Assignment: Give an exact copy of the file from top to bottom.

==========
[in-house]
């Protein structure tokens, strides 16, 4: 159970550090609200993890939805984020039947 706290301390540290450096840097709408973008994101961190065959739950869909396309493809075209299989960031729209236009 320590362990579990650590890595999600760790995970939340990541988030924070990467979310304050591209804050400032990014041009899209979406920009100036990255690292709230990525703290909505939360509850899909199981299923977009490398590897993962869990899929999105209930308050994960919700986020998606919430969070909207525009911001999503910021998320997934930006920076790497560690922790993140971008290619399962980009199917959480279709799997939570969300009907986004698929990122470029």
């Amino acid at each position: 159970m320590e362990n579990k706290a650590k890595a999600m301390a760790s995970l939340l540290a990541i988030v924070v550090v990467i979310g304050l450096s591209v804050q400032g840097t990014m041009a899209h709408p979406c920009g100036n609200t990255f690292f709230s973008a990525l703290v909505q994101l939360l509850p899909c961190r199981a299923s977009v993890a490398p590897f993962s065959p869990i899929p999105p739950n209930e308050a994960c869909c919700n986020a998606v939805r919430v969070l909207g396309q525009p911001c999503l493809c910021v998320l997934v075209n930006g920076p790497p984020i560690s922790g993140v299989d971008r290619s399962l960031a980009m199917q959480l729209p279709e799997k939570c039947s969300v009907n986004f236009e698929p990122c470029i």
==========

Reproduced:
[in-house]
């Protein structure tokens, strides 16, 4: 159970550090609200993890939805984020039947 706290301390540290450096840097709408973008994101961190065959739950869909396309493809075209299989960031729209236009 320590362990579990650590890595999600760790995970939340990541988030924070990467979310304050591209804050400032990014041009899209979406920009100036990255690292709230990525703290909505939360509850899909199981299923977009490398590897993962869990899929999105209930308050994960919700986020998606919430969070909207525009911001999503910021998320997934930006920076790497560690922790993140971008290619399962980009199917959480279709799997939570969300009907986004698929990122470029």
């Amino acid at each position: 159970m320590e362990n579990k706290a650590k890595a999600m301390a760790s995970l939340l540290a990541i988030v924070v550090v990467i979310g304050l450096s591209v804050q400032g840097t990014m041009a899209h709408p979406c920009g100036n609200t990255f690292f709230s973008a990525l703290v909505q994101l939360l509850p899909c961190r199981a299923s977009v993890a490398p590897f993962s065959p869990i899929p999105p739950n209930e308050a994960c869909c919700n986020a998606v939805r919430v969070l909207g396309q525009p911001c999503l493809c910021v998320l997934v075209n930006g920076p790497p984020i560690s922790g993140v299989d971008r290619s399962l960031a980009m199917q959480l729209p279709e799997k939570c039947s969300v009907n986004f236009e698929p990122c470029i």